Skip to Content
Published as part of a U.S. Food and Drug Administration and partnership to protect and promote your health

FDA Launches “FDA Basics” Online to Enhance Public Understanding of the Agency

Why are there still food recalls? What are the side effects of a drug I’m taking?  How do I report a pet food complaint?  Is FDA going to ban tobacco?

Answers to these questions and more can be found at “FDA Basics,” a Web-based resource aimed at helping the public better understand what the agency does.

FDA Basics includes

The resource will also include online sessions conducted by senior FDA officials who will answer questions on various topics. Each of these sessions will be announced on FDA’s Web site.

FDA Basics, launched on Jan. 12, 2010, is the first phase of the agency’s Transparency Initiative, which was launched with the strong support of the Department of Health and Human Services in response to the Obama Administration’s commitment to an unprecedented level of openness in government.

The Transparency Initiative is designed to explain agency operations, how it makes decisions, and the drug approval process.

“This initiative will make information about FDA more user-friendly and accessible to the public,” says Commissioner of Food and Drugs Margaret A. Hamburg, M.D. “It fosters a better understanding about what we do.”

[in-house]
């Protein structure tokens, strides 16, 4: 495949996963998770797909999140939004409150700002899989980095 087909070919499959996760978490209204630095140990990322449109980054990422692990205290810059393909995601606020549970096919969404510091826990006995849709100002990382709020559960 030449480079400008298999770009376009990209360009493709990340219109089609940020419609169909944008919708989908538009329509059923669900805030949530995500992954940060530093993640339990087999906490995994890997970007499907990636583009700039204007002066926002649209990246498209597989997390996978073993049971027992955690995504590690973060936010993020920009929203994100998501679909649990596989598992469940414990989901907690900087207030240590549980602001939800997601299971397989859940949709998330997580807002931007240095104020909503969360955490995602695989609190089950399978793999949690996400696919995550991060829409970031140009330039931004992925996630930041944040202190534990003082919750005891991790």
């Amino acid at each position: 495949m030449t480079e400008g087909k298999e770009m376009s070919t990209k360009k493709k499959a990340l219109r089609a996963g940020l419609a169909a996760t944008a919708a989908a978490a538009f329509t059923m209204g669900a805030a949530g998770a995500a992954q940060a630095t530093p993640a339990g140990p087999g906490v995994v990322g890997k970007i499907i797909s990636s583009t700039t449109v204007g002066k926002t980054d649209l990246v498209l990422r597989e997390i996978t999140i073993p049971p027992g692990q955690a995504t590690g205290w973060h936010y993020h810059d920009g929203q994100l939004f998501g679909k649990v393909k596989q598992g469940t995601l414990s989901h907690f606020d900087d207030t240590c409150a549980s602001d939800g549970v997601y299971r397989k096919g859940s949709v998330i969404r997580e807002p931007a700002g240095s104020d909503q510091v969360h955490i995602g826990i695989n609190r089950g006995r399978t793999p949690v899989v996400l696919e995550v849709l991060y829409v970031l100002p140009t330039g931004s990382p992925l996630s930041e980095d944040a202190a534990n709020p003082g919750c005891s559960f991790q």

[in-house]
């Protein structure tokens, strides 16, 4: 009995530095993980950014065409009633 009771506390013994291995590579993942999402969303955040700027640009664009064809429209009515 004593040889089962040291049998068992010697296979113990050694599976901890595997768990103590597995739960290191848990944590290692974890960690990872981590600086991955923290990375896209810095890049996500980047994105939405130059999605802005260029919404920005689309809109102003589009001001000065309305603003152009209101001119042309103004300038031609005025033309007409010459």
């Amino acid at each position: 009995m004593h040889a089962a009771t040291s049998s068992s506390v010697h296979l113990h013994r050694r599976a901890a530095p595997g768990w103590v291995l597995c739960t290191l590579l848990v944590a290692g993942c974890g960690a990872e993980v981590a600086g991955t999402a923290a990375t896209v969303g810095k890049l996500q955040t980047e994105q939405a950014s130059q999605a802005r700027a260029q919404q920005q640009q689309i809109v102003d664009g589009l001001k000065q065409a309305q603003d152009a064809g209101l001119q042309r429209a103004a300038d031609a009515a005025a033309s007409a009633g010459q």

“The launch of FDA Basics is our first step towards making FDA a more transparent agency,” says Joshua Sharfstein, M.D., principal deputy commissioner of food and drugs.

In one of her first acts after assuming the office in the spring of 2009, Hamburg announced the formation of an internal task force to develop recommendations for enhancing the transparency of FDA’s operations and decision-making processes.

In recent months, the task force asked for the public's input on improving agency transparency through a public docket, an online blog, and two public meetings. Hundreds of comments were received from various audiences, including regulated industry, consumers, patients, and health care professionals.

As a result of comments from the public, the task force decided to develop its recommendations in three phases.

  1. FDA Basics represents the result of the first phase.
  2. In phase two, the task force intends to make recommendations to the commissioner about how to make information about FDA activities more transparent, useful, and understandable to the public while protecting confidential information.
  3. In the third phase, the task force will address FDA’s transparency to regulated industries.

This article appears on FDA's Consumer Updates page, which features the latest on all FDA-regulated products.

Date Posted: January 12, 2010

back to top

Return to FDA Consumer Articles

For more about food, medicine, cosmetic safety and other topics for your health, visit